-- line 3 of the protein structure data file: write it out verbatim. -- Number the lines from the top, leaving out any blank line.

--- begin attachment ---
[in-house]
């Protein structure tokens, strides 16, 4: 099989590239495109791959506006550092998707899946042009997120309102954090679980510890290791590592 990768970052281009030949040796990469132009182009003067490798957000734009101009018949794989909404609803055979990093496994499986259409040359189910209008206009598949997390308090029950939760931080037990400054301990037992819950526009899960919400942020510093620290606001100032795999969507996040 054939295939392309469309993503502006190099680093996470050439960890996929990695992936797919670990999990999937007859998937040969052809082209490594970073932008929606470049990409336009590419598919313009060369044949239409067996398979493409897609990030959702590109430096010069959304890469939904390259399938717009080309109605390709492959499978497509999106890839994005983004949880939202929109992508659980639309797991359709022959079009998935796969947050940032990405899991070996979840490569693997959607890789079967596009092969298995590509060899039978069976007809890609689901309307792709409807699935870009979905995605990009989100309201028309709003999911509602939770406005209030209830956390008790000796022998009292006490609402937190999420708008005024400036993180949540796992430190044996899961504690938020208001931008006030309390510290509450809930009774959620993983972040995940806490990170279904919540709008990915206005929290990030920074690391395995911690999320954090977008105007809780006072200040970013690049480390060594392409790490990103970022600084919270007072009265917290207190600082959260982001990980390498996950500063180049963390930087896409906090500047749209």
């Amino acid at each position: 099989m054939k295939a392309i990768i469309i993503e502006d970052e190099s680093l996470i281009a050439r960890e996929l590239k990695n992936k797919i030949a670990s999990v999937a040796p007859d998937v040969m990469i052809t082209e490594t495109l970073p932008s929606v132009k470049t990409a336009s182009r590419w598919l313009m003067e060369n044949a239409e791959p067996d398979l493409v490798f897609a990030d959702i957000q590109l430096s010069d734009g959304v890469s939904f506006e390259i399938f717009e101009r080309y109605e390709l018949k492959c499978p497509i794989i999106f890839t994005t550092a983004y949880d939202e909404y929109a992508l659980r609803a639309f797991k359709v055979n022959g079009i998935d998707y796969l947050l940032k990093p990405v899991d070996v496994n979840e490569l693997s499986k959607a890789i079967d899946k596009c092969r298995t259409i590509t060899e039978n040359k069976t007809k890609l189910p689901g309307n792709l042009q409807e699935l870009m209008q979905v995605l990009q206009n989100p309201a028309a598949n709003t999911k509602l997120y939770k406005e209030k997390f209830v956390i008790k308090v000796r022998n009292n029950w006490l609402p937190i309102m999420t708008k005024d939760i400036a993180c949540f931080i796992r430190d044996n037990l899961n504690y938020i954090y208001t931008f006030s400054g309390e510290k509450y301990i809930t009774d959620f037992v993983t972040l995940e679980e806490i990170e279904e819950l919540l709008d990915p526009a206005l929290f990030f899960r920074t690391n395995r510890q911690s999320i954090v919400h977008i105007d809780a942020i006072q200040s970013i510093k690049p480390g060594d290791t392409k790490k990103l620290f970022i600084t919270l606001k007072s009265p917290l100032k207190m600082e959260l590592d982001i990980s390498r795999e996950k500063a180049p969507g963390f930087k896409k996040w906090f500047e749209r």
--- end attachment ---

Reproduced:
């Amino acid at each position: 099989m054939k295939a392309i990768i469309i993503e502006d970052e190099s680093l996470i281009a050439r960890e996929l590239k990695n992936k797919i030949a670990s999990v999937a040796p007859d998937v040969m990469i052809t082209e490594t495109l970073p932008s929606v132009k470049t990409a336009s182009r590419w598919l313009m003067e060369n044949a239409e791959p067996d398979l493409v490798f897609a990030d959702i957000q590109l430096s010069d734009g959304v890469s939904f506006e390259i399938f717009e101009r080309y109605e390709l018949k492959c499978p497509i794989i999106f890839t994005t550092a983004y949880d939202e909404y929109a992508l659980r609803a639309f797991k359709v055979n022959g079009i998935d998707y796969l947050l940032k990093p990405v899991d070996v496994n979840e490569l693997s499986k959607a890789i079967d899946k596009c092969r298995t259409i590509t060899e039978n040359k069976t007809k890609l189910p689901g309307n792709l042009q409807e699935l870009m209008q979905v995605l990009q206009n989100p309201a028309a598949n709003t999911k509602l997120y939770k406005e209030k997390f209830v956390i008790k308090v000796r022998n009292n029950w006490l609402p937190i309102m999420t708008k005024d939760i400036a993180c949540f931080i796992r430190d044996n037990l899961n504690y938020i954090y208001t931008f006030s400054g309390e510290k509450y301990i809930t009774d959620f037992v993983t972040l995940e679980e806490i990170e279904e819950l919540l709008d990915p526009a206005l929290f990030f899960r920074t690391n395995r510890q911690s999320i954090v919400h977008i105007d809780a942020i006072q200040s970013i510093k690049p480390g060594d290791t392409k790490k990103l620290f970022i600084t919270l606001k007072s009265p917290l100032k207190m600082e959260l590592d982001i990980s390498r795999e996950k500063a180049p969507g963390f930087k896409k996040w906090f500047e749209r």